They say you meet the right person as soon as you stop looking. It's true, but not in the same way that you quit looking for your keys once you find them. You can only meet the "right person" when you stop looking, because "looking for the right person" is an extremely strange way to introduce yourself to new acquaintances. "Hi, are you the love of my life?" "Um, I don't even know you?"
There is no one right person.
Think of it like a pyramid. On the bottom level are flirtations that didn't turn into anything. On the next, smaller level are people you might have gone out with casually or briefly. Next are longer-term relationships that were really painful. Above that are more serious relationships that simply ended. At the top would be the Mutual Admiration Society. There may be people in your Mutual Admiration Society with whom the romantic potential was explored and consumed. You still like each other, while realizing you don't want to live together or be romantic any more. That willingness to part due only to circumstances is what leaves room for The Person.
Not every pyramid is the same height. Putting too many expectations on love tends to cause us to cling to relationships that weren't a strong enough match. We don't get as much practice relating to other people. This is probably true of friendships and family relationships, too. The only way to succeed at loving someone in a romantic way is to also be good at loving people in friendly or familial ways. This is another set of traits that do not involve personality. Patience, compassion, generosity, listening, respecting someone else's boundaries, communicating your needs in ways that make sense, being a good roommate - these are skills. Whether someone puts his socks on the dining table or not is about behavior, not personality. The better we get at behaving in kind, loving ways, the kinder and more loving people we will bring towards us. The more practice we have at being with someone, the more and more likely it will work with the next person. It's not so much who we are as how we act.
A person with a bad temper may attract all sorts of people, but will only keep the kind of person who can tolerate angry outbursts.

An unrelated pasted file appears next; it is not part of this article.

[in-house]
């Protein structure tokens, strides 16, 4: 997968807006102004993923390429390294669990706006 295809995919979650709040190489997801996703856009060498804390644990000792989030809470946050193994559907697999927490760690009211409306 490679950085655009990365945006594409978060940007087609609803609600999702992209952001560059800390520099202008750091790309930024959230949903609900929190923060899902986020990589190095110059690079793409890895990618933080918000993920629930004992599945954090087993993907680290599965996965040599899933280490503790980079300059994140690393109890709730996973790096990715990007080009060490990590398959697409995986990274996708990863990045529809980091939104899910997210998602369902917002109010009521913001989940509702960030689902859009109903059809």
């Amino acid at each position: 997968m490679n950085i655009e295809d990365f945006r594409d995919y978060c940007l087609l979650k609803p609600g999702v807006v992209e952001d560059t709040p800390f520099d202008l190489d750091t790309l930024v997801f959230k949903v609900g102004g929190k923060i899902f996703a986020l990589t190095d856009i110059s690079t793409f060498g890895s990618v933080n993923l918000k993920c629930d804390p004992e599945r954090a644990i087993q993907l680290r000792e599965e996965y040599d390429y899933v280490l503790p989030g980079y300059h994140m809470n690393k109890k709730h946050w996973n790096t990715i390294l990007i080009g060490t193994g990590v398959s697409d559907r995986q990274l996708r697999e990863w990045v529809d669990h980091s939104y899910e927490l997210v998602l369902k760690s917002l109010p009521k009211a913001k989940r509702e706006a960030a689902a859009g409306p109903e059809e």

A person who expects to be cleaned up after will only keep the kind of person who is patient enough to do this, and probably not for long.
A person who has trouble trusting or needs constant reassurance will keep a different sort of person than a person who is more confident. That could be the same person at different levels of emotional maturity.
Character determines everything. That's why this idea of The One doesn't make any sense. What if The One came into your life when you were both four years old and throwing a fit on the floor in preschool? Perfect for each other in every way, right? How silly. I think instead that there's a potential match for someone at each level of personal development. Think of it as an elevator that stops at fifty floors. A narcissist is only going to make it to the lobby, where the big mirrors are. An ordinarily selfish person may make it to the first floor. Someone who still carries emotional scars from a breakup in their teens or twenties is going to get stuck on a different floor. As we shed our fears and heal our wounds, we go up to higher floors. When we can give of ourselves, when we can think about someone as a person rather than a love object, then we start to see how this whole thing works. Then, one fine day, the door dings, and on the other side is someone who takes your breath away. There you are, you both think. There you are.
I've been working with chronic disorganization, squalor, and hoarding for over 20 years. I'm also a marathon runner who was diagnosed with fibromyalgia and thyroid disease 17 years ago.